Two independent teams realized this chimera state in the lab in 2012, working in different physical systems, and more experiments have seen it since. Many researchers suspect chimeras arise naturally. The brain itself seems to be a complicated kind of chimera, in that it simultaneously sustains both synchronous and asynchronous firing of neurons. Last year, researchers found qualitative similarities between the destabilization of chimera states and epileptic seizures. “We believe that further detailed studies may open new therapeutic methods for promoting seizure prediction and termination,” said co-author Iryna Omelchenko of the University of Berlin.
But the chimera state is still not fully understood. Kuramoto worked out the math verifying that the state is self-consistent, and therefore possible, but that doesn’t explain why it arises. Strogatz and Abrams further developed the math, but other researchers want “a more seat-of-the-pants, physical explanation,” Strogatz said, adding, “I think it’s fair to say that we haven’t really hit the nail on the head yet” about why the chimera state occurs.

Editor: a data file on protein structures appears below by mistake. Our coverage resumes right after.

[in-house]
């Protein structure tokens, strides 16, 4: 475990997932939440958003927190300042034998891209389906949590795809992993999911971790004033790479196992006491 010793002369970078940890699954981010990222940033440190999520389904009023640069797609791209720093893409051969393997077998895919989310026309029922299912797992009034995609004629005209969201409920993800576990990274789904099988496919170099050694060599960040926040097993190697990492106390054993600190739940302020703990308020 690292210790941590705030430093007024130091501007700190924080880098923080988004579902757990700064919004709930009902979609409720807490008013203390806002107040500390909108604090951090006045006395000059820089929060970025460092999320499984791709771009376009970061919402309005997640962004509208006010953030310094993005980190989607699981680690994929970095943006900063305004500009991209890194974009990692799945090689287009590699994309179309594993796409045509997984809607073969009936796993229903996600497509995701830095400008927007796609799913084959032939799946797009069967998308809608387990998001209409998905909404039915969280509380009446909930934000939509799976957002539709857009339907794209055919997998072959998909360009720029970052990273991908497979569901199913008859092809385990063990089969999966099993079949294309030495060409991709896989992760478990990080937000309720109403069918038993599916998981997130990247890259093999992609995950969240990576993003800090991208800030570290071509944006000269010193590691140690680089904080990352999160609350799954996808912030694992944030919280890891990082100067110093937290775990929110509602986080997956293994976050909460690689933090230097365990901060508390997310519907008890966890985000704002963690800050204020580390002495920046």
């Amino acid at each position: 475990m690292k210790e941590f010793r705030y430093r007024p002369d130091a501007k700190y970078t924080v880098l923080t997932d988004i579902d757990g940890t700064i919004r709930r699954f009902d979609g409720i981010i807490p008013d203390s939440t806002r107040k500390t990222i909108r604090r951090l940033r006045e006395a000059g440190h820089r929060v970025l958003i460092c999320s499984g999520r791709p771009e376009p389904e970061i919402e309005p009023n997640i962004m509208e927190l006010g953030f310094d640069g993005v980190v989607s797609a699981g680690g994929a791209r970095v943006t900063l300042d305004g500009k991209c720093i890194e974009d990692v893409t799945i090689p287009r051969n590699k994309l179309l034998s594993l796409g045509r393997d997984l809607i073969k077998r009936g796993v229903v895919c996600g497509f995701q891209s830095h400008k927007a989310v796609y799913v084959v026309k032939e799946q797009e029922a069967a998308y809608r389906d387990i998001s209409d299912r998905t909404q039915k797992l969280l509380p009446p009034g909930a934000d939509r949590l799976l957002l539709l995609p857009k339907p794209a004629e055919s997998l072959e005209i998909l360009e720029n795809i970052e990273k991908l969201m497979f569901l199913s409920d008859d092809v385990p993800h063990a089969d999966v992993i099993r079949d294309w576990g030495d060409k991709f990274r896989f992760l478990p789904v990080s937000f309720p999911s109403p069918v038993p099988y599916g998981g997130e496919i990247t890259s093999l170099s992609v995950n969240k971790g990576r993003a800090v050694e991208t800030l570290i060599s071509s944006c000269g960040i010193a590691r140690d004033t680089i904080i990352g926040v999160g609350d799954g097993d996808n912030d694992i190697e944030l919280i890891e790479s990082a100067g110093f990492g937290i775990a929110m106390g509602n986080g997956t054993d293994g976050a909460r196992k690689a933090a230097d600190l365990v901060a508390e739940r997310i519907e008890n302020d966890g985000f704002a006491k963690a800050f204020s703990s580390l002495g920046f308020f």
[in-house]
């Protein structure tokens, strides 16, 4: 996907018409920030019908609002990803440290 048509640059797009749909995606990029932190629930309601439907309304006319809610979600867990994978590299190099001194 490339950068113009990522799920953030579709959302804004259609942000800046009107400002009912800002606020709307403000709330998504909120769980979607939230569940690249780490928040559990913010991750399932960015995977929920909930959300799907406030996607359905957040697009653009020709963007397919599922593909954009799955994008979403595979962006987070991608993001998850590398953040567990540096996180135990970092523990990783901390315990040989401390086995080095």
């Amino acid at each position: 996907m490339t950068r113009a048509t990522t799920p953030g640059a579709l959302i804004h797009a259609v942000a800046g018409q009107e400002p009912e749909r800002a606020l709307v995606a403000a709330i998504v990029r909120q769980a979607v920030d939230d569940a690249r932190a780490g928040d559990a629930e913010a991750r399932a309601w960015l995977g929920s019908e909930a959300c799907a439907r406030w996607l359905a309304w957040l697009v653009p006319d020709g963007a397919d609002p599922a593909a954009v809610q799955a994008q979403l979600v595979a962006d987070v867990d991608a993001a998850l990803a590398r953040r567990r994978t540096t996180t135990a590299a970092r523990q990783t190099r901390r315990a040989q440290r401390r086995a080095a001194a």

The discovery of chimeras ushered in a new era in sync science, revealing the conceivably countless exotic forms that synchronization can take. Now, theorists are working to pin down the rules for when and why the different patterns occur. These researchers have bold hopes of learning how to predict and control synchronization in many real-world contexts.